A corncob, also called corn cob, cob of corn or corn on the cob, is the central core of an ear of corn (also known as maize). It is the part of the ear on which the kernels grow. The ear is also considered a "cob" or "pole" but it is not fully a "pole" until the ear is shucked, or removed from the plant material around the ear.

A corncob with attached corn kernels

Young ears, also called baby corn, can be consumed raw, but as the plant matures the cob becomes tougher until only the kernels are edible.

When harvesting corn, the corncob may be collected as part of the ear (necessary for corn on the cob), or instead may be left as part of the corn stover in the field.

The innermost part of the cob is white and has a consistency similar to foam plastic.


Corncobs find use in the following applications:

Other applications include:

  • Bedding for animals – cobs absorb moisture and provide a compliant surface[2]
  • Ground up and washed (then re-dried) to make cat litter
  • A mild abrasive for cleaning building surfaces, when coarsely ground
  • A corncob pipe
    Raw material for bowls of corncob pipes[3]
  • As a biofuel[4]
  • Charcoal production
  • Environmentally-friendly rodenticide (powdered corn cob)
  • Soil conditioner, water retainer in horticulture[5]
  • Absorbent media for safe disposal of liquid and solid effluents[5]
  • Diluent/carrier/filler material in animal health products, agro-chemicals, veterinary formulations, vitamin premixes, pharmaceuticals, etc.[5]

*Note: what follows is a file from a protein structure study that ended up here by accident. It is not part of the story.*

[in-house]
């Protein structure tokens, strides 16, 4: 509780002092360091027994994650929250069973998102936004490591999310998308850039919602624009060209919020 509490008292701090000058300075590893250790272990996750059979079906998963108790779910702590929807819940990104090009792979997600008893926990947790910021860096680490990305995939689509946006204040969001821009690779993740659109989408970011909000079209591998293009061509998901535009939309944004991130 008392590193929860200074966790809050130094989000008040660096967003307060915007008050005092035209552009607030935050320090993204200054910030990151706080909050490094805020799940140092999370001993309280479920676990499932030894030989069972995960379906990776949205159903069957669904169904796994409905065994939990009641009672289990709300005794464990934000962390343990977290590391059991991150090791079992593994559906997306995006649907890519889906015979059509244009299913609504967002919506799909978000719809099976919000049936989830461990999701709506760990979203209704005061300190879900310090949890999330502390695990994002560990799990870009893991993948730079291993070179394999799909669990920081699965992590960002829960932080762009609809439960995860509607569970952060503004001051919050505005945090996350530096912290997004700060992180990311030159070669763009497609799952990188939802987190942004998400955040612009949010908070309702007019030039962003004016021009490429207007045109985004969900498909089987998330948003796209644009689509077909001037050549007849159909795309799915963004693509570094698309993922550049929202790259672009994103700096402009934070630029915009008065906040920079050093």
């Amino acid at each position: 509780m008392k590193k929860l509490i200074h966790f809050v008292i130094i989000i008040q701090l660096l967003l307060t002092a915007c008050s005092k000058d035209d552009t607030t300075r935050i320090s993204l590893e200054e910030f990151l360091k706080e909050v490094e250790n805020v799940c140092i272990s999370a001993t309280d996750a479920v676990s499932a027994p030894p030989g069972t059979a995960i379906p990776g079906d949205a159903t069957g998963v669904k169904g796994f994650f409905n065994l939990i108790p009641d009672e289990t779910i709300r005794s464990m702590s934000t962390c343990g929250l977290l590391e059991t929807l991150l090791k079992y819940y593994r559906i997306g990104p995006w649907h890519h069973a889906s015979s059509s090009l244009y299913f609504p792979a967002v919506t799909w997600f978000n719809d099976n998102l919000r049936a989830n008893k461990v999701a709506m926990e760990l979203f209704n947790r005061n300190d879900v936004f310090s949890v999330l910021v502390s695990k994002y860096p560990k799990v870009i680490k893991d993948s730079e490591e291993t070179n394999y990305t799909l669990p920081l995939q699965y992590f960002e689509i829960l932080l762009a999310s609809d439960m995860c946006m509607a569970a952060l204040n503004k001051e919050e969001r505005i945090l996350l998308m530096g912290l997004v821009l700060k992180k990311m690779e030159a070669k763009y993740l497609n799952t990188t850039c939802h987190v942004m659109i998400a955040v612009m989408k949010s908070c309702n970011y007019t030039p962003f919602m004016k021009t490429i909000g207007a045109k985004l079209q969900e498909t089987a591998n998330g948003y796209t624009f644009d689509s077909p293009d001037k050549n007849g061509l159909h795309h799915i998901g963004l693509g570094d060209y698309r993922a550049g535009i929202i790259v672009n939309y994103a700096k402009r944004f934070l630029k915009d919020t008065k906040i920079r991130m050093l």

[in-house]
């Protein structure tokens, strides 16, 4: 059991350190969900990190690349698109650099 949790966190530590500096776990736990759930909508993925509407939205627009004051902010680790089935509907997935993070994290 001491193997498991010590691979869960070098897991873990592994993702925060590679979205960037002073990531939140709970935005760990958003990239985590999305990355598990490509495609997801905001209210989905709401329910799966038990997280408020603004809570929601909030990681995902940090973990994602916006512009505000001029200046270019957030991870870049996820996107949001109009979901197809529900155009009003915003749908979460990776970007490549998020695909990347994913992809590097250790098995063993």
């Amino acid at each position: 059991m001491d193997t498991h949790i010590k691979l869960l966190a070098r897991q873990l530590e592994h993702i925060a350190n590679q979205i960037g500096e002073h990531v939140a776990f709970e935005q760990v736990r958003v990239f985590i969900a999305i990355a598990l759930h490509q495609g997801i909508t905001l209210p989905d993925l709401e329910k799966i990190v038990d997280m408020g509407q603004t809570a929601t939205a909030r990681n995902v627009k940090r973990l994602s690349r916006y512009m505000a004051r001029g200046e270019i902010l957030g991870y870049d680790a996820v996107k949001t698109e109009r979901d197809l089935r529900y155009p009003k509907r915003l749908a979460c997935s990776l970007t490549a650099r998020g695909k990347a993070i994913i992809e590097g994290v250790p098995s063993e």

• Xylose – a sweetener[6]
  • Anal hygiene[7]


  1. Engineers, N.B.C. (2006). Wheat, Rice, Corn, Oat, Barley and Sorghum Processing Handbook (Cereal Food Technology). Asia Pacific Business Press. p. 173. ISBN 978-81-7833-002-0.
  2. Aston, Andrew (November 14, 2010). "Bedding For Laboratory Animals". ALN Magazine. Archived from the original on September 27, 2015. Retrieved October 28, 2015.
  3. Tobacco Leaf. 1907. pp. 36, 38. Retrieved October 29, 2015.
  4. Roth, Greg; Gustafson, Cole (January 31, 2014). "Corn Cobs for Biofuel Production". Cooperative Extension System. Retrieved October 28, 2015.
  5. "Corn Cob Powder".
  6. Hudson, C. S.; Harding, T. S. (1918). "The Preparation of Xylose from Corn Cobs". Journal of the American Chemical Society. 40 (10): 1601–1602. doi:10.1021/ja02243a010. ISSN 0002-7863.
  7. Ruane, Michael E. (18 Mar 2020). "Toilet paper takes center stage amid coronavirus outbreak. Be thankful we no longer use corn cobs and rope ends". The Washington Post. Archived from the original on 2020-03-18. Retrieved 31 July 2021.

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